I admit I was predisposed to liking WILD ASS before seeing them, because they are called WILD ASS. But they exceeded my wildest ass expectations. Fronted by the formidable young Carla Selvin – resplendent in black satin bell bottoms, platform heels and a shiny red microphone – this sexy sextet delivered a choice set of 70’s rock covers to feather your hair to. From their scorching opener with Heart‘s “Barracuda” thru their epic closer, “Free Ride,” their show was seamless, tight, and relentlessly fun. Their lead guitarist, Jesse Cobb, is one of the best young 6-string rockers I’ve seen in a while. Dude can seriously play a Strat, and like the rest of the band, he’s also really fun to watch. Bassist Theresa Sawi (AKA Girl Named T) is always great onstage in her various acts, and she was right at home in this material. I love the hard rock / pop tunes and style from that era, and this crew owns it hard. Look for ’em! Their version of Van Halen’s “Dance The Night Away” was amazeballs.
Man, you can’t find a heavier bunch of bay area rocker vets delivering 60’s covers with such precision and warmth. The guys in The RaveUps have all played over the years as members of Santana, The Rubinoos, Psycotic Pineapple, Dick Bright’s SRO, and too many other local champs to list. Turns out Chris Solberg – bass player extraordinaire, music educator and stalwart keeper of the rock flame – is also a superb guitar player. Known him all these years as a bassist, but Saturday night he was rippin’ some gorgeous guitar work, while Kit Newkirk held it down heavy on a vintage 1964 Epiphone Rivoli bass. Dave Seabury fronted it all beautifully on lead vocals while putting the cherry on top of their sound with a double tambourine attack. On drums was the magnificent Donn Spindt. What can you say about Donn? Drummers like that do NOT grow on trees! He was a great drummer as a young star in The Rubinoos, and now he’s a seasoned vet, doing EVERY little rock drumming thing just so right. He’s the kind of drummer singers dream of singing over, and bass players try to kidnap. It was such a joy to hear him play again. Needless to say these guys completely rocked the house. You’ll have another chance to catch them, when they play with The UPTONES at Ashkenaz, this Friday!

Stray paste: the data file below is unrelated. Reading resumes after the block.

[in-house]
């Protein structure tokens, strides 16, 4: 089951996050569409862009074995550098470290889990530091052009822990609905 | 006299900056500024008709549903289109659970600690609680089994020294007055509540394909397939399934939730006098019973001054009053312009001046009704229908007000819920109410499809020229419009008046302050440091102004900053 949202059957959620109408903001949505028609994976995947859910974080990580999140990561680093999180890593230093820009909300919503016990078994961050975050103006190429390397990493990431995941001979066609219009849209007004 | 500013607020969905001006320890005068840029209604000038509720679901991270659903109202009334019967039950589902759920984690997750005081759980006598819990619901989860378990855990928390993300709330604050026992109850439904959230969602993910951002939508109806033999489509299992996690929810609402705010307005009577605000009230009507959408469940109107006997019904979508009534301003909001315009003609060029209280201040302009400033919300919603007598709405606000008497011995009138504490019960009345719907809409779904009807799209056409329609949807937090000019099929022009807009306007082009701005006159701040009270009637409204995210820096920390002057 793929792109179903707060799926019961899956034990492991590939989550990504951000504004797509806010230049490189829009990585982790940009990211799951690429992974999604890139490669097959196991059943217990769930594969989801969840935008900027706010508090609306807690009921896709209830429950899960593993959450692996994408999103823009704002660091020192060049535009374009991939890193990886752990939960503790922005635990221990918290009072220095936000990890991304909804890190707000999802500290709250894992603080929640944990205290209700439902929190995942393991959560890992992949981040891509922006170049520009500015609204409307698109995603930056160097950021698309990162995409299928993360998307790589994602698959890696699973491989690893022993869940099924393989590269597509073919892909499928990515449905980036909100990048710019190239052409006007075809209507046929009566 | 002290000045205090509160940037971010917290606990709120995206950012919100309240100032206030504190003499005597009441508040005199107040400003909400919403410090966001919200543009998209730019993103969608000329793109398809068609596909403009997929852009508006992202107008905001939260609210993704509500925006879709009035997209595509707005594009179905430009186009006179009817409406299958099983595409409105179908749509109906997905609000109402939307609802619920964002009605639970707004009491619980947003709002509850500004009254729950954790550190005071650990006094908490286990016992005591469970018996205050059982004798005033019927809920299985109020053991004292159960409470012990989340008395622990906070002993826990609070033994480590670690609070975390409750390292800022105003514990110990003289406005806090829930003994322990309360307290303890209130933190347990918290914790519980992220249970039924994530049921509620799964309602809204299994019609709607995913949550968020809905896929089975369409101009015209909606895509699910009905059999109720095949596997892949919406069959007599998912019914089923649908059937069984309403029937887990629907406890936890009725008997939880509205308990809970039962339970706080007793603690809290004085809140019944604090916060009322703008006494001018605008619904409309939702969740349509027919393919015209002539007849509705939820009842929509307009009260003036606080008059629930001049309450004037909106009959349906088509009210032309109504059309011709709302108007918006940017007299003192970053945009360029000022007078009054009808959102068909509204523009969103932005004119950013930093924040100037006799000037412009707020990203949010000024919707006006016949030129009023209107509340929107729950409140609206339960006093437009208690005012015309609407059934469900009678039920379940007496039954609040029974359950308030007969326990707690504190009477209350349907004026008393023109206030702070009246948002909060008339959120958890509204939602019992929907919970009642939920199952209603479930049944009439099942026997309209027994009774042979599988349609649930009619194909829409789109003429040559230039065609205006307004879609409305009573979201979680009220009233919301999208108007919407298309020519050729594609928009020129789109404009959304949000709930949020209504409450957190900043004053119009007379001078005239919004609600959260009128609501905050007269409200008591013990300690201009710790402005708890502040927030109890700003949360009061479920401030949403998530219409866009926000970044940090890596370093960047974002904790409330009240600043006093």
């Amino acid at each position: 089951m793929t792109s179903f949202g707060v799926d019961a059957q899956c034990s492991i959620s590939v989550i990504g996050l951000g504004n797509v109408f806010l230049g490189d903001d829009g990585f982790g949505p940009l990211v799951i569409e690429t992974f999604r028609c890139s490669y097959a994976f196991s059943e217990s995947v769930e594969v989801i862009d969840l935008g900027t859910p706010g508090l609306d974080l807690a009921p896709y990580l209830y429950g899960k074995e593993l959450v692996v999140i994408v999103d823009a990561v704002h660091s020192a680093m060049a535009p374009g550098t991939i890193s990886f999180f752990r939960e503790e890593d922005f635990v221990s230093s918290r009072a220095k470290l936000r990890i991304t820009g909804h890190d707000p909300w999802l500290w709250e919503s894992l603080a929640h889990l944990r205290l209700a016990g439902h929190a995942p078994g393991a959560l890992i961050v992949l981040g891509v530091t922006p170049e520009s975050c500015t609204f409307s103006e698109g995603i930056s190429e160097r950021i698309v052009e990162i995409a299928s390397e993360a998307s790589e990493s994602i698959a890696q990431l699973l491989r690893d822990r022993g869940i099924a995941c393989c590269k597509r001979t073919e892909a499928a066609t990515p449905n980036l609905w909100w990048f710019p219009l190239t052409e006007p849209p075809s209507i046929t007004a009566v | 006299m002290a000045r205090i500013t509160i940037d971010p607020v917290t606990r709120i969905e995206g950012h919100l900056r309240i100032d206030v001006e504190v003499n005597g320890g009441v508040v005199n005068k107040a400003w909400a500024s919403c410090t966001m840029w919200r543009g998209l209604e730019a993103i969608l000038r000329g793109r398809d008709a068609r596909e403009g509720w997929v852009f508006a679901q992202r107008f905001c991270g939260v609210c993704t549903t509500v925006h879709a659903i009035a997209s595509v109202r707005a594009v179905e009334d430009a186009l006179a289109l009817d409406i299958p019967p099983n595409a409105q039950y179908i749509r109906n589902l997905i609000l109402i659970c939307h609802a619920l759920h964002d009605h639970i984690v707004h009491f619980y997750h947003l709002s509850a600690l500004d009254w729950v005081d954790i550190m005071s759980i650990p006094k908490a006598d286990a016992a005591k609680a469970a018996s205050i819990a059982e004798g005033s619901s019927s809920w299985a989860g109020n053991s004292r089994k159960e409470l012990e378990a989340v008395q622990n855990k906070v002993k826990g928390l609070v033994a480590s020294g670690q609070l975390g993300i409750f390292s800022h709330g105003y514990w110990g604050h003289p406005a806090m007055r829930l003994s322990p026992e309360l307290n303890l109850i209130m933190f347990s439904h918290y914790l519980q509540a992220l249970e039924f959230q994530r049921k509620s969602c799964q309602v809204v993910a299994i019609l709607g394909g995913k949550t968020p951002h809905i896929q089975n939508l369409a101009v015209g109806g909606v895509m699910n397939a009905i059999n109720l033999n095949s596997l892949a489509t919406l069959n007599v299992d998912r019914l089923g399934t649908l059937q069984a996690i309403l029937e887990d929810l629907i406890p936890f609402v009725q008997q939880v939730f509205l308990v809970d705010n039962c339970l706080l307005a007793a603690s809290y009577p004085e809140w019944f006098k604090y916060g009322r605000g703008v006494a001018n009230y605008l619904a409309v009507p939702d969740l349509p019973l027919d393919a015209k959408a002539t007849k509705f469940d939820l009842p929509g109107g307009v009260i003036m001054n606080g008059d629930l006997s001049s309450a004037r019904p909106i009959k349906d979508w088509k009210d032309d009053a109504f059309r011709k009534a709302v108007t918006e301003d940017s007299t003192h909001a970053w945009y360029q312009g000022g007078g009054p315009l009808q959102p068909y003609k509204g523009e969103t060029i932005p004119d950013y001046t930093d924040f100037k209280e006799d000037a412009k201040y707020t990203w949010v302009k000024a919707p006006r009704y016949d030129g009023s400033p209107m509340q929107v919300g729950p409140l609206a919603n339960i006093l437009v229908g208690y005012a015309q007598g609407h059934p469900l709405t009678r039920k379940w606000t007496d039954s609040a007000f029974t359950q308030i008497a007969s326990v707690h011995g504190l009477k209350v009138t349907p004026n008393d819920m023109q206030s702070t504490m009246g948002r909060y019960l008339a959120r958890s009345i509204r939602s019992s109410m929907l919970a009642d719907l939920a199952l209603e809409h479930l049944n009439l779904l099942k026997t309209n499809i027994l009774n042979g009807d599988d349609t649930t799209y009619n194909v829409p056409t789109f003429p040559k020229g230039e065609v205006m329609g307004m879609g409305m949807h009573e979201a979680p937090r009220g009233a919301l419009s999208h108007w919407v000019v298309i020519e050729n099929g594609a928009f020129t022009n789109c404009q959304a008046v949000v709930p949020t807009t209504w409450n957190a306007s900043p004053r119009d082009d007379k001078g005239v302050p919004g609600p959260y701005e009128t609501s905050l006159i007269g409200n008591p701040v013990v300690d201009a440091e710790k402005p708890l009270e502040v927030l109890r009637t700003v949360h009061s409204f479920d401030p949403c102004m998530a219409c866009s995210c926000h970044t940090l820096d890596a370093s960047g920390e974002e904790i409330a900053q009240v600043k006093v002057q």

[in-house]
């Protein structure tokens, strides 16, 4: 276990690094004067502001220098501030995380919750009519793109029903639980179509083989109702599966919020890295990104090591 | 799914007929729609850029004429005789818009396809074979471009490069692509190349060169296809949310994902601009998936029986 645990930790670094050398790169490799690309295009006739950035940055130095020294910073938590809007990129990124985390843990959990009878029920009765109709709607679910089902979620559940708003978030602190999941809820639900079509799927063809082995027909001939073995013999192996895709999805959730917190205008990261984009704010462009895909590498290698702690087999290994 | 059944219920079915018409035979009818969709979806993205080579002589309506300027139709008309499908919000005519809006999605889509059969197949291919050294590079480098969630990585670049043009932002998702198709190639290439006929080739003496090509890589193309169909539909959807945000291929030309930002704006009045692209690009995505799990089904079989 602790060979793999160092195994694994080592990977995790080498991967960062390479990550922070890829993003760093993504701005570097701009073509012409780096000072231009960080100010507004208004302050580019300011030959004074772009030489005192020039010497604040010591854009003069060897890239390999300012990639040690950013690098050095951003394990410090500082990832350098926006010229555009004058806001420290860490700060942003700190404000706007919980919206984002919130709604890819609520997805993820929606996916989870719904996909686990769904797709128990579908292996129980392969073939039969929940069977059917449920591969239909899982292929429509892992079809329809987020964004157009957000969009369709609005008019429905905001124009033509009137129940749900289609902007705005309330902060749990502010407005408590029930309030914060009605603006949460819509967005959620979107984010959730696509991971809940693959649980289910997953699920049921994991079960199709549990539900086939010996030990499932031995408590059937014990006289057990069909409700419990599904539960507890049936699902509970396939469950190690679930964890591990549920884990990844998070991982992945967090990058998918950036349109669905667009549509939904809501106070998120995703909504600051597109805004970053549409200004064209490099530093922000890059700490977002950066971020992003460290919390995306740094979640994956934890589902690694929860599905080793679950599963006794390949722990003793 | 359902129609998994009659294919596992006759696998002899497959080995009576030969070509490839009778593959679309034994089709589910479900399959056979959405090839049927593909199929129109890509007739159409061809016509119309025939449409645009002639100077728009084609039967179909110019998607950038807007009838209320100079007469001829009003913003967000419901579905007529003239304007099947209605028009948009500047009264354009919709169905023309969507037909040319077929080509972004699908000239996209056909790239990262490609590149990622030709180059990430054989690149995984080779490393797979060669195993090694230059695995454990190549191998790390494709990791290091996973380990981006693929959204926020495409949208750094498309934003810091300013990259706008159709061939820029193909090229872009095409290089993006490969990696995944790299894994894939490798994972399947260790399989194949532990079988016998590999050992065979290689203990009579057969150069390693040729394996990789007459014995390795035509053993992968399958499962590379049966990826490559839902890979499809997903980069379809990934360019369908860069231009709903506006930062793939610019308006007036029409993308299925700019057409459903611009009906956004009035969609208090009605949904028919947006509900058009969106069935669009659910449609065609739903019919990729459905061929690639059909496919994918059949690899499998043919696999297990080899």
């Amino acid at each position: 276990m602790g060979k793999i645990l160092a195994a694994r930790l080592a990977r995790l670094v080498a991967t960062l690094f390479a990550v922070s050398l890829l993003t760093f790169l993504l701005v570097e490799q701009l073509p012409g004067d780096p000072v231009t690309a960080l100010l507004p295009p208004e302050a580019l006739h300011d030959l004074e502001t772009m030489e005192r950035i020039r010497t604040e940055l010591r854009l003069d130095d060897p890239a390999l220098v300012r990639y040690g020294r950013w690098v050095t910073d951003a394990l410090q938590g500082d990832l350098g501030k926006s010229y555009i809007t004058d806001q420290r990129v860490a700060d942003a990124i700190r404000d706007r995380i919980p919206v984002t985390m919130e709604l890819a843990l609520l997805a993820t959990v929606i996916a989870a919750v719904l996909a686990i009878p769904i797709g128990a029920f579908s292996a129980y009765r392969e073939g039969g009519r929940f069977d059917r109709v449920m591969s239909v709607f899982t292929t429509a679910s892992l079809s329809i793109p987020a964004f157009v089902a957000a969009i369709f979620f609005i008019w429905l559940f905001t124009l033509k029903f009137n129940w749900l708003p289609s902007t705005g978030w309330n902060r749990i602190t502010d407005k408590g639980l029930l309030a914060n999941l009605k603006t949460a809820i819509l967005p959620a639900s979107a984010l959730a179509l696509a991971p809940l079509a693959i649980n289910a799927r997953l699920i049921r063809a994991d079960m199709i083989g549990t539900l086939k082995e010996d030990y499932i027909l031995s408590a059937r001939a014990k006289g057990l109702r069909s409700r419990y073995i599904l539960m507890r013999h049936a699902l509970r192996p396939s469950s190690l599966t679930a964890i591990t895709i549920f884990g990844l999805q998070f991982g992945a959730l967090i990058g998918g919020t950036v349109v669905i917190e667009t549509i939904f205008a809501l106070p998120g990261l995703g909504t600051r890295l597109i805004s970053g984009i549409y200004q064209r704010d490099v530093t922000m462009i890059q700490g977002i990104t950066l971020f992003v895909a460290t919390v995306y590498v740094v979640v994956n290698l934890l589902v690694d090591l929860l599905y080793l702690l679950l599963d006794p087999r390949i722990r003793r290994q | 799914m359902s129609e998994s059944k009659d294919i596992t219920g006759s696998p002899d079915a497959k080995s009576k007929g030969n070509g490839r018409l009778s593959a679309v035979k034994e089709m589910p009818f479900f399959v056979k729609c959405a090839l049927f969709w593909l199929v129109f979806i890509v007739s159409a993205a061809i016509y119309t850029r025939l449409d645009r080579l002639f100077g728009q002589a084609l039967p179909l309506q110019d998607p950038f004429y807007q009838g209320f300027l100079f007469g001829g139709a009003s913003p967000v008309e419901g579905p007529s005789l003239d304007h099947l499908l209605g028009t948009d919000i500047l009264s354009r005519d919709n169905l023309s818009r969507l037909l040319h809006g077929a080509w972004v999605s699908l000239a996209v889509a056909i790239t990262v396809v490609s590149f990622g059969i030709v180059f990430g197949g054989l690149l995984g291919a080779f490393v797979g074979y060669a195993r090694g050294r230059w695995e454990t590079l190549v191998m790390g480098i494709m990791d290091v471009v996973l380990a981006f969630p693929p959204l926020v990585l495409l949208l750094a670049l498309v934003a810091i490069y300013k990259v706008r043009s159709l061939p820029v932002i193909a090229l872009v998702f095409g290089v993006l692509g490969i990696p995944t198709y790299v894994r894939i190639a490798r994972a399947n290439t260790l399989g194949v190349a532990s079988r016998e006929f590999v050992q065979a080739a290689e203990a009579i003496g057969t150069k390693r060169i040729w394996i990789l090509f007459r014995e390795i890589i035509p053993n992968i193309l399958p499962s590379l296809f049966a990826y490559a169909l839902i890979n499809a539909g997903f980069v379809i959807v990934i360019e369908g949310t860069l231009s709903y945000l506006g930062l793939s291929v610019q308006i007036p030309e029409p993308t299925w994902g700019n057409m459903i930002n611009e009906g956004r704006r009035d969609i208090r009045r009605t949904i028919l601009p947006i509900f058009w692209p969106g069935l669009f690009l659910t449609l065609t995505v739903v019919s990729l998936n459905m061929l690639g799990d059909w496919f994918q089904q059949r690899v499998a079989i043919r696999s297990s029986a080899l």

The FASHION SLAVES!
This was a fun night for The Fashion Slaves. Our lead singer and frontwoman Emily Jayne had just escaped from the asylum, so when she showed up at the gig, we had to help her out of her strait jacket. I have no idea how she even made it to the venue, and when we tried to ask her she yelled “JUST SHUT UP AND ROCK!” and we complied. Eric Knight and Pete D’Amato laid into a bass n’ drums groove, while Emily greeted the audience, and we swelled into the only reasonable opener we could do under the circumstances, “Psychotic Reaction.” Then we launched into “Astral Plane,” “Your Toy” and “Suffer For Fashion,” from our new EP, appropriately titled “Go Insane.” “Suffer For Fashion” was composed by Emily, with help from Payam Imani, the aforementioned Theresa, and myself. It’s the song that inspired the creation of the band, and gave us our name. Miraculously, at the end of the night I still had my lab coat and guitar, and somehow, no one ended up back in the looneybin this time. You can hear these tunes on our EP, available on iTunes and other mp3 stores, or you can get a limited edition CD directly from the band.
Thanks Starry Plough Audience!!
The audience deserves the biggest applause, they were great and they stayed the whole night. I rarely see a club fill early and stay late thru three bands these days, but wonders never cease. The Starry Plough is a great venue, especially now with their Meyer Sound system and Michele Kappell-Stone‘s exemplary booking instincts. Great folks, great music. What more ya want?
Left at 1:00 AM, and I swear I saw Nurse Ratchet lurking just across the street. Just paranoid, I guess.